Need sleep now. It was a long, long day.

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Comments:
From: (Anonymous)
2009-11-19 05:45 am (UTC)
<<...My eyebrows are so far untameable and jerk upward when I sing higher notes, despite my stern silent orders to them to Hold Still. The jaw, however, if held firmly by one hand, wiggles less...
...according to my voice coach, because unnecessary and unwanted twitches and jerks indicate tension, and tension is Bad. Tension disturbs the instrument and can make icky sounds where the vocal cords aren't doing anything wrong.>>

LOL. Don't ever watch Cecilia Bartoli. She is like a giant moving eyebrow, one that appears to be in pain (unless she's changed over the years).

This is something I always had trouble with. Not the face so much, but staying still while singing, another no no. Does your teacher/director address posture, toe-tapping, hands, and body movements?

Sari
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[User Picture]From: e_moon60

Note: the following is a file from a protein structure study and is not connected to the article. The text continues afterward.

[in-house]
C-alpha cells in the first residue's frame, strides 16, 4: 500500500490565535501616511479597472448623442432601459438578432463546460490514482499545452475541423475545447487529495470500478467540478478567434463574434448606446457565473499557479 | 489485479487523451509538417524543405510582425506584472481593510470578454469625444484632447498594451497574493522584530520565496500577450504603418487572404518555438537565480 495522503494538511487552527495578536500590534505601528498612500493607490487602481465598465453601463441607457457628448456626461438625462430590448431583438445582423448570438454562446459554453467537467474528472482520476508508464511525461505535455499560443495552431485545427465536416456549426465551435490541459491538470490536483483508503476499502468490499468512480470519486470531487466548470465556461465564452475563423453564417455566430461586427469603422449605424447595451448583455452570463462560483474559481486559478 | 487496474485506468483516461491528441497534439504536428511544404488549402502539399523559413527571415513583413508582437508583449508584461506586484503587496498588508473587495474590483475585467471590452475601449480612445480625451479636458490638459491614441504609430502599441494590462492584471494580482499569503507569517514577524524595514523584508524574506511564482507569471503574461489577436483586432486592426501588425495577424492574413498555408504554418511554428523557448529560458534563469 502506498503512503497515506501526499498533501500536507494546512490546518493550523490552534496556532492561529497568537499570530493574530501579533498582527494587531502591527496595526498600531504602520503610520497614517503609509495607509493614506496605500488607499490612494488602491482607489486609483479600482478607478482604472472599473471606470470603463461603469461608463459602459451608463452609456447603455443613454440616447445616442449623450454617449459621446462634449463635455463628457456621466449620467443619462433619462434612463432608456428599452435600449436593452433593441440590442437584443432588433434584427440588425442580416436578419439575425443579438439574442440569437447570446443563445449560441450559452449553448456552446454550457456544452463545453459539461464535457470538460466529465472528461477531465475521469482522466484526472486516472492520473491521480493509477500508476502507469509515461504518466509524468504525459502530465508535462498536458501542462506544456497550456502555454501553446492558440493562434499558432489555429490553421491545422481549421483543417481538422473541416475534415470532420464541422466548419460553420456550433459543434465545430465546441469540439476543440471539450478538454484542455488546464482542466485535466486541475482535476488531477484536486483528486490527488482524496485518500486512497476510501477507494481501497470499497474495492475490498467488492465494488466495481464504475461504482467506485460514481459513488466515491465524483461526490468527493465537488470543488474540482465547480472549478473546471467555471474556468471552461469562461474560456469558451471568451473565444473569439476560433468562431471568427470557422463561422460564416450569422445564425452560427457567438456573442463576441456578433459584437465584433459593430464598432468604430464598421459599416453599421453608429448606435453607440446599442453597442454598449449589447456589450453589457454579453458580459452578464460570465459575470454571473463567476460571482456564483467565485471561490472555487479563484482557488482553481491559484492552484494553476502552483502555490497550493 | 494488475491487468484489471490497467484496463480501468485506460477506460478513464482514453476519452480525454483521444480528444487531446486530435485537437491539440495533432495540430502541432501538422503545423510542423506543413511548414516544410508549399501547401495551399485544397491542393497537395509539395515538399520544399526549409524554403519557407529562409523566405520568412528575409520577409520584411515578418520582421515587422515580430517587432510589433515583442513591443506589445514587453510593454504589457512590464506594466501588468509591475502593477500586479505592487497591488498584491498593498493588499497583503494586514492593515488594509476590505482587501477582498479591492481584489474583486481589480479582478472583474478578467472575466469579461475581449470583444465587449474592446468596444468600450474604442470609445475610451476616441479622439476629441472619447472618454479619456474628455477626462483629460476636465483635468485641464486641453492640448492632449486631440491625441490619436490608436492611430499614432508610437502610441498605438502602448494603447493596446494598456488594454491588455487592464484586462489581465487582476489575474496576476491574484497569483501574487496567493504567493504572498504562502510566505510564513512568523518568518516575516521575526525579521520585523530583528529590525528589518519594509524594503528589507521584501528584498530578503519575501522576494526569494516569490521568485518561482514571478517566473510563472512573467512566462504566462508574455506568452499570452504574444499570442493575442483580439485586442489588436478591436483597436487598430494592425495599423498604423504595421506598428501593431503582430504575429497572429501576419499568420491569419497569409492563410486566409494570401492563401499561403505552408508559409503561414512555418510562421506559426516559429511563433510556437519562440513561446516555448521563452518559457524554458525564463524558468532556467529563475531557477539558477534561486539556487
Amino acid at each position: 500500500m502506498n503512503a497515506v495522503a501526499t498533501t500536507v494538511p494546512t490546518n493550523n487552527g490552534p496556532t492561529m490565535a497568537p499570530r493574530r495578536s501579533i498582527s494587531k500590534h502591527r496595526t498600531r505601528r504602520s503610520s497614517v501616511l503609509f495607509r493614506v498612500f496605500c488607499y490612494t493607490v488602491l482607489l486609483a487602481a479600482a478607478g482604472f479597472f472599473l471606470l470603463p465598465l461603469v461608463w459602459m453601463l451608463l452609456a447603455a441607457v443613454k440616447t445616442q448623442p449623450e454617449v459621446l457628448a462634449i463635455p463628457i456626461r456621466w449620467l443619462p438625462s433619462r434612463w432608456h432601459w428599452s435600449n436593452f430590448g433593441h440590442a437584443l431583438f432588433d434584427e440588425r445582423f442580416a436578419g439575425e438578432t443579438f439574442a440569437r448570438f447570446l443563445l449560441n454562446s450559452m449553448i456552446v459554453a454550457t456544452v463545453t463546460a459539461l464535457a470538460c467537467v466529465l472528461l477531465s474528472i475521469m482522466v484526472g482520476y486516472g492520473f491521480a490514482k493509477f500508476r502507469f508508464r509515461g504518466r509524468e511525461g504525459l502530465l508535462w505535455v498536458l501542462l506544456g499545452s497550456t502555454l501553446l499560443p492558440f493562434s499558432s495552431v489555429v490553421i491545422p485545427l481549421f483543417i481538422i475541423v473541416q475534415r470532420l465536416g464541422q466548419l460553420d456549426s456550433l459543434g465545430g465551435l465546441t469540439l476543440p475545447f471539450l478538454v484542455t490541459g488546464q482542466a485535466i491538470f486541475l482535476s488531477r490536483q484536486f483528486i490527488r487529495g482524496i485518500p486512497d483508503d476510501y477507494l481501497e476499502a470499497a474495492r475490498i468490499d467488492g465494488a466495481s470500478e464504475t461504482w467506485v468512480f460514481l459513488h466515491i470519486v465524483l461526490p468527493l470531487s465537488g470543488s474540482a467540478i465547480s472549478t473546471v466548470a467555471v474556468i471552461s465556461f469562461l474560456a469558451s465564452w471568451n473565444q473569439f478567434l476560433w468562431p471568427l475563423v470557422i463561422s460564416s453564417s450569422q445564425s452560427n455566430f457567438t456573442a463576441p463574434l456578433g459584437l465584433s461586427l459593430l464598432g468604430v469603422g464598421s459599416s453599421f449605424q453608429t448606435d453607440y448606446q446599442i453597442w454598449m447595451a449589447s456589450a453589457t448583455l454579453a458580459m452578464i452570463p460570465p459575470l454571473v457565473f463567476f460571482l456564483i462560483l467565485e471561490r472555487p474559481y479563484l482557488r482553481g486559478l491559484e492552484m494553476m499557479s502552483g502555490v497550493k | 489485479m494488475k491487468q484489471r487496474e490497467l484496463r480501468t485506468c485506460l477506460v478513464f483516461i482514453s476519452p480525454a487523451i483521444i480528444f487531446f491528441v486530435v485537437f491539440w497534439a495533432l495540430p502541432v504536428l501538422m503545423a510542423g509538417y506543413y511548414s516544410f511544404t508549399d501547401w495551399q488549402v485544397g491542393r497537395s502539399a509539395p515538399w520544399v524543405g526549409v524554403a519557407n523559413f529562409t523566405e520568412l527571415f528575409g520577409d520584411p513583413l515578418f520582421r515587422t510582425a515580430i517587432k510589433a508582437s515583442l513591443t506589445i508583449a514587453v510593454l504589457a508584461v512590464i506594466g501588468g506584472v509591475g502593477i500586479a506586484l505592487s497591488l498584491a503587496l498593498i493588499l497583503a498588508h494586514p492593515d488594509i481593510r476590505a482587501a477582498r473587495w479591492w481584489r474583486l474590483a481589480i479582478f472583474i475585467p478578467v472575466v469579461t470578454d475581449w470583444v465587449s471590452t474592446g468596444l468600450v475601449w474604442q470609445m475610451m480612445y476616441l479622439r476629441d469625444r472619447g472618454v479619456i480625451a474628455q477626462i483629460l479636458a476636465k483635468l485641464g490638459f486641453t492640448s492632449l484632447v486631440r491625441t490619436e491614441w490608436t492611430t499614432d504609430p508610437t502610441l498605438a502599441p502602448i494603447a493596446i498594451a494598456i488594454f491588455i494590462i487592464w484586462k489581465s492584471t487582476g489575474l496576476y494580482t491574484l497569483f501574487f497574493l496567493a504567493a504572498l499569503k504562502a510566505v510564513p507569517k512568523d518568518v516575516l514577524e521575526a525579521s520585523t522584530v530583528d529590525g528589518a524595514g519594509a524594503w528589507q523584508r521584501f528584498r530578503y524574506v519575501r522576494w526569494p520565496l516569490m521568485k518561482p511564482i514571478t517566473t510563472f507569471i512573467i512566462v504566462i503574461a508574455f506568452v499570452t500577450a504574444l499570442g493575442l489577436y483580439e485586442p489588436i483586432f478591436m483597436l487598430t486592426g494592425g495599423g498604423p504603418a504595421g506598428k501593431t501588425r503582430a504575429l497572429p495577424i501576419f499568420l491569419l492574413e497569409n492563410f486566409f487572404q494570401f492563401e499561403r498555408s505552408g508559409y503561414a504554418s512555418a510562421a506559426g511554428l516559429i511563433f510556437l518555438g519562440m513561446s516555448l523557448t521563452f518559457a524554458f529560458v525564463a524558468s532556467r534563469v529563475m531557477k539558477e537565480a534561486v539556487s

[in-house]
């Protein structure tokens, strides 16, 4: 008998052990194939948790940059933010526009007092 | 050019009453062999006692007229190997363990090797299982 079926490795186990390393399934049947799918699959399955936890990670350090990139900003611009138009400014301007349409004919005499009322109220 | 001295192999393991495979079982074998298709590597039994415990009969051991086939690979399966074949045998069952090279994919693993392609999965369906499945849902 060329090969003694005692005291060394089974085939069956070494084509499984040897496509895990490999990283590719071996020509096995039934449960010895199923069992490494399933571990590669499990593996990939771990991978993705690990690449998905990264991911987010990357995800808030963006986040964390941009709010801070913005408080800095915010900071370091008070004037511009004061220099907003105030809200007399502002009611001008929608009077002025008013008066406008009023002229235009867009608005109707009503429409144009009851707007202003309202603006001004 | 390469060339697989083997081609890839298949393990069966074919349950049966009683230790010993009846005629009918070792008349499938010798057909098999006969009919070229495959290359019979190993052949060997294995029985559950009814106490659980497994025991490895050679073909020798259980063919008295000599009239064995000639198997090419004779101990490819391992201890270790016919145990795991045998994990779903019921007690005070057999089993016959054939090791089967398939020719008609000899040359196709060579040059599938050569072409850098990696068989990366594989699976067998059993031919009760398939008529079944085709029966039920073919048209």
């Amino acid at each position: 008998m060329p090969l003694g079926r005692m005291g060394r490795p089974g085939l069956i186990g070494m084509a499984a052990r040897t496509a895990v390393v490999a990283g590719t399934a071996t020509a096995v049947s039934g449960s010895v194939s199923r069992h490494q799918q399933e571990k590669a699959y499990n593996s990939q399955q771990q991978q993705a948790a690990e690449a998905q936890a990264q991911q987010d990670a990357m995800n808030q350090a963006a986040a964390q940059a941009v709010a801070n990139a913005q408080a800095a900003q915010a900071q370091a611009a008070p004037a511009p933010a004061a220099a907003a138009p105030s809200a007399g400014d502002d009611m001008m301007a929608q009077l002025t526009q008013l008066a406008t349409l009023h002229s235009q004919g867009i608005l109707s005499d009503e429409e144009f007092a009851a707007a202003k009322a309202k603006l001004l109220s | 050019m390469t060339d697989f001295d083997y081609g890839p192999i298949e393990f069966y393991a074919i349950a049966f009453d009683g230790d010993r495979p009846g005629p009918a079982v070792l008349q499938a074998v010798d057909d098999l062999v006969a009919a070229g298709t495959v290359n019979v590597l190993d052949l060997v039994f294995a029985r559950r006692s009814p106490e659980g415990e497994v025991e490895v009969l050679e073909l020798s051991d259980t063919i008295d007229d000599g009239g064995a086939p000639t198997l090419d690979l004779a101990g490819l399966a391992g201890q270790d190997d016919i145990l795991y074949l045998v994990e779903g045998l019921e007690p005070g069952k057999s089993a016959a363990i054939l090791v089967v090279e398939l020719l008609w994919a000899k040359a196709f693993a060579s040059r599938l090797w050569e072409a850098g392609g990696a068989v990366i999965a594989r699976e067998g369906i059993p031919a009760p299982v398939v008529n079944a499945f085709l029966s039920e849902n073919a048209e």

2009-11-19 06:03 am (UTC)
Posture, yes. Toe-tapping while in group rehearsal, only if someone's doing it on the wrong tempo. So far I haven't toe-tapped in a lesson. Hands, only if obviously stiff. Body movements, only if inexpressive...in fact, in the first lesson he had me walk around the room while free-singing. However, today my upper back and shoulders did something (I felt it afterwards, of course, not with any warning so I could stop it) when I was higher up in my range and approaching the top of the exercise...and that he commented on.

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From: (Anonymous)
2009-11-19 06:09 am (UTC)
How lovely that he lets you move. My second teacher in college put a piece of tape on the floor and made me stand on it. At attention. With my elbows out and hands clasped over my middle (the traditional stance). He could not deal with me pacing while doing (boring) warm-ups.